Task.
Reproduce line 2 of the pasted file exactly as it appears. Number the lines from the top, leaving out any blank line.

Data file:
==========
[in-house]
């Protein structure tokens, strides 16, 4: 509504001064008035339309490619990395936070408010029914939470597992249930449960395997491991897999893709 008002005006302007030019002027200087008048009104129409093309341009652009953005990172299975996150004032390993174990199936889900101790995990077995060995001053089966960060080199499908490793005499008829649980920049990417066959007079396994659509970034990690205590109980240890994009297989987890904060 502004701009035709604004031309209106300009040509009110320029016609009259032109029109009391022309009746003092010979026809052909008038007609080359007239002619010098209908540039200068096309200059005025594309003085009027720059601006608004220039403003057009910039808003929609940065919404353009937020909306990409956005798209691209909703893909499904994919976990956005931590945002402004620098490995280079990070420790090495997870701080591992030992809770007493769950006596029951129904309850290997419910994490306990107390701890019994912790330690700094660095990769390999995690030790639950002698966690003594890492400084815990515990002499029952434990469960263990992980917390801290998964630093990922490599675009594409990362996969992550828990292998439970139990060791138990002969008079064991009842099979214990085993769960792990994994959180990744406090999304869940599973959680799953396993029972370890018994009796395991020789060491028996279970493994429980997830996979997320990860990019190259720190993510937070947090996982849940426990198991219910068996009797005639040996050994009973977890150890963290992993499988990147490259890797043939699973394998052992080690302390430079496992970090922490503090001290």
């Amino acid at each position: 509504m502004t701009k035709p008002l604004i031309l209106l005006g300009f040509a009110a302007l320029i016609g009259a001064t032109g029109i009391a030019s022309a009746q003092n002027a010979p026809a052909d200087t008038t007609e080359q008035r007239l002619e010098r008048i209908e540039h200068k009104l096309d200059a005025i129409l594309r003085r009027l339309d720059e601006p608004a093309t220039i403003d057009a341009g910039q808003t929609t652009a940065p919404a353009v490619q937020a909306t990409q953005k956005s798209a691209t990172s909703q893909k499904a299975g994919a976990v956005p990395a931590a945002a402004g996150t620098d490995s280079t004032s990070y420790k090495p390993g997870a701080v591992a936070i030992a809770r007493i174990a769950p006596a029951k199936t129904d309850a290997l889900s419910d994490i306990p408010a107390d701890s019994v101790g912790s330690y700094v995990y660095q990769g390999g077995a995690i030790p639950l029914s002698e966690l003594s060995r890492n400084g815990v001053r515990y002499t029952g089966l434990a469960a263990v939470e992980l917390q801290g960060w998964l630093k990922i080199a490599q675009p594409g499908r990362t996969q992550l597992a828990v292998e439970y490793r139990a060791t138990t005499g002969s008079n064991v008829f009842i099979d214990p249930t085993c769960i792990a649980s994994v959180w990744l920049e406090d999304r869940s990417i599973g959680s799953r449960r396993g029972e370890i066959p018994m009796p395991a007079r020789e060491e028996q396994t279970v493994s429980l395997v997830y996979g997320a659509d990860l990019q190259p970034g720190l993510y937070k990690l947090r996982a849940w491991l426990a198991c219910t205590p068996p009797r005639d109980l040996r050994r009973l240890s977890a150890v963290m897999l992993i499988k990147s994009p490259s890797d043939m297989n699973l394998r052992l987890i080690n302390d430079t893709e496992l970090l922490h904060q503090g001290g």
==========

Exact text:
């Protein structure tokens, strides 16, 4: 509504001064008035339309490619990395936070408010029914939470597992249930449960395997491991897999893709 008002005006302007030019002027200087008048009104129409093309341009652009953005990172299975996150004032390993174990199936889900101790995990077995060995001053089966960060080199499908490793005499008829649980920049990417066959007079396994659509970034990690205590109980240890994009297989987890904060 502004701009035709604004031309209106300009040509009110320029016609009259032109029109009391022309009746003092010979026809052909008038007609080359007239002619010098209908540039200068096309200059005025594309003085009027720059601006608004220039403003057009910039808003929609940065919404353009937020909306990409956005798209691209909703893909499904994919976990956005931590945002402004620098490995280079990070420790090495997870701080591992030992809770007493769950006596029951129904309850290997419910994490306990107390701890019994912790330690700094660095990769390999995690030790639950002698966690003594890492400084815990515990002499029952434990469960263990992980917390801290998964630093990922490599675009594409990362996969992550828990292998439970139990060791138990002969008079064991009842099979214990085993769960792990994994959180990744406090999304869940599973959680799953396993029972370890018994009796395991020789060491028996279970493994429980997830996979997320990860990019190259720190993510937070947090996982849940426990198991219910068996009797005639040996050994009973977890150890963290992993499988990147490259890797043939699973394998052992080690302390430079496992970090922490503090001290």